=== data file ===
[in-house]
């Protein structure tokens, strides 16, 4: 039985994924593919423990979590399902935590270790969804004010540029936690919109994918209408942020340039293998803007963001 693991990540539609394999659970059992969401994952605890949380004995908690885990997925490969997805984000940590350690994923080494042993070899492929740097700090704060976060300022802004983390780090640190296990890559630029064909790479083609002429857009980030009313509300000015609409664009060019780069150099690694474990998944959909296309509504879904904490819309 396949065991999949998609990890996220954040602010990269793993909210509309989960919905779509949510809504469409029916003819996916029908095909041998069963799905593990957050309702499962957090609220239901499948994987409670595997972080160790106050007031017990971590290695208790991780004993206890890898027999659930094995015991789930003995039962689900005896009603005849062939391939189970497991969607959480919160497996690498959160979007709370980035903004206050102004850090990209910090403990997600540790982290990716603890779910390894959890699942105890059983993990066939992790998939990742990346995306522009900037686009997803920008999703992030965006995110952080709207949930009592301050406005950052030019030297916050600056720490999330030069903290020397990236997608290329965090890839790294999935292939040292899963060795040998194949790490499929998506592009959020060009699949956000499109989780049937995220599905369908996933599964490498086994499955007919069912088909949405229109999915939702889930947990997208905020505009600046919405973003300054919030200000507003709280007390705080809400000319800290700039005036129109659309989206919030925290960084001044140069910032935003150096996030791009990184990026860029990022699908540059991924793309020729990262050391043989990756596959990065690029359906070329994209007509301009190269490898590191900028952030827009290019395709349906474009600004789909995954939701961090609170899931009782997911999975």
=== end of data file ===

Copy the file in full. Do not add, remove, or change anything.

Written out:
[in-house]
């Protein structure tokens, strides 16, 4: 039985994924593919423990979590399902935590270790969804004010540029936690919109994918209408942020340039293998803007963001 693991990540539609394999659970059992969401994952605890949380004995908690885990997925490969997805984000940590350690994923080494042993070899492929740097700090704060976060300022802004983390780090640190296990890559630029064909790479083609002429857009980030009313509300000015609409664009060019780069150099690694474990998944959909296309509504879904904490819309 396949065991999949998609990890996220954040602010990269793993909210509309989960919905779509949510809504469409029916003819996916029908095909041998069963799905593990957050309702499962957090609220239901499948994987409670595997972080160790106050007031017990971590290695208790991780004993206890890898027999659930094995015991789930003995039962689900005896009603005849062939391939189970497991969607959480919160497996690498959160979007709370980035903004206050102004850090990209910090403990997600540790982290990716603890779910390894959890699942105890059983993990066939992790998939990742990346995306522009900037686009997803920008999703992030965006995110952080709207949930009592301050406005950052030019030297916050600056720490999330030069903290020397990236997608290329965090890839790294999935292939040292899963060795040998194949790490499929998506592009959020060009699949956000499109989780049937995220599905369908996933599964490498086994499955007919069912088909949405229109999915939702889930947990997208905020505009600046919405973003300054919030200000507003709280007390705080809400000319800290700039005036129109659309989206919030925290960084001044140069910032935003150096996030791009990184990026860029990022699908540059991924793309020729990262050391043989990756596959990065690029359906070329994209007509301009190269490898590191900028952030827009290019395709349906474009600004789909995954939701961090609170899931009782997911999975």